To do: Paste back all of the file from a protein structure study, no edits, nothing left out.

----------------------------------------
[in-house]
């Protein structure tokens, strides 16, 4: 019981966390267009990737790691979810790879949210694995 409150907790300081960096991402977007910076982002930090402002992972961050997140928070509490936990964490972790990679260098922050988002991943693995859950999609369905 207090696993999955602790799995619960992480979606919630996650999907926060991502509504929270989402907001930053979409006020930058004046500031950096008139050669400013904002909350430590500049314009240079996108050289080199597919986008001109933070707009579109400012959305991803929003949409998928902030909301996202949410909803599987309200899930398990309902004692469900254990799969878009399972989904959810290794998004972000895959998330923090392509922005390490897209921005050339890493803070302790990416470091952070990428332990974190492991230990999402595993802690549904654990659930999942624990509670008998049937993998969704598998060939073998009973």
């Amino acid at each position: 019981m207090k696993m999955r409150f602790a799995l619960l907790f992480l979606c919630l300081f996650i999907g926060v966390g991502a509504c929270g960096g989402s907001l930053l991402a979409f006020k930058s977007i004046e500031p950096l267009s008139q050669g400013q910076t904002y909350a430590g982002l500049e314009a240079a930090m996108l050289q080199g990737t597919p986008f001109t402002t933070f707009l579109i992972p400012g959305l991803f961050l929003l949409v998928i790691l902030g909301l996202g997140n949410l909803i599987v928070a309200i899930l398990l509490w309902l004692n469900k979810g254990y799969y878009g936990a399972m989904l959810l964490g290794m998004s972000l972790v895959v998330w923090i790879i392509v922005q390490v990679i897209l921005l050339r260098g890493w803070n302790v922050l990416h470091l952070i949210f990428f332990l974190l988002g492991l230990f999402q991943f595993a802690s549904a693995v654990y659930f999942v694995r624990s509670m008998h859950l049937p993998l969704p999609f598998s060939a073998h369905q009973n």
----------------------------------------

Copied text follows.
[in-house]
């Protein structure tokens, strides 16, 4: 019981966390267009990737790691979810790879949210694995 409150907790300081960096991402977007910076982002930090402002992972961050997140928070509490936990964490972790990679260098922050988002991943693995859950999609369905 207090696993999955602790799995619960992480979606919630996650999907926060991502509504929270989402907001930053979409006020930058004046500031950096008139050669400013904002909350430590500049314009240079996108050289080199597919986008001109933070707009579109400012959305991803929003949409998928902030909301996202949410909803599987309200899930398990309902004692469900254990799969878009399972989904959810290794998004972000895959998330923090392509922005390490897209921005050339890493803070302790990416470091952070990428332990974190492991230990999402595993802690549904654990659930999942624990509670008998049937993998969704598998060939073998009973």
């Amino acid at each position: 019981m207090k696993m999955r409150f602790a799995l619960l907790f992480l979606c919630l300081f996650i999907g926060v966390g991502a509504c929270g960096g989402s907001l930053l991402a979409f006020k930058s977007i004046e500031p950096l267009s008139q050669g400013q910076t904002y909350a430590g982002l500049e314009a240079a930090m996108l050289q080199g990737t597919p986008f001109t402002t933070f707009l579109i992972p400012g959305l991803f961050l929003l949409v998928i790691l902030g909301l996202g997140n949410l909803i599987v928070a309200i899930l398990l509490w309902l004692n469900k979810g254990y799969y878009g936990a399972m989904l959810l964490g290794m998004s972000l972790v895959v998330w923090i790879i392509v922005q390490v990679i897209l921005l050339r260098g890493w803070n302790v922050l990416h470091l952070i949210f990428f332990l974190l988002g492991l230990f999402q991943f595993a802690s549904a693995v654990y659930f999942v694995r624990s509670m008998h859950l049937p993998l969704p999609f598998s060939a073998h369905q009973n």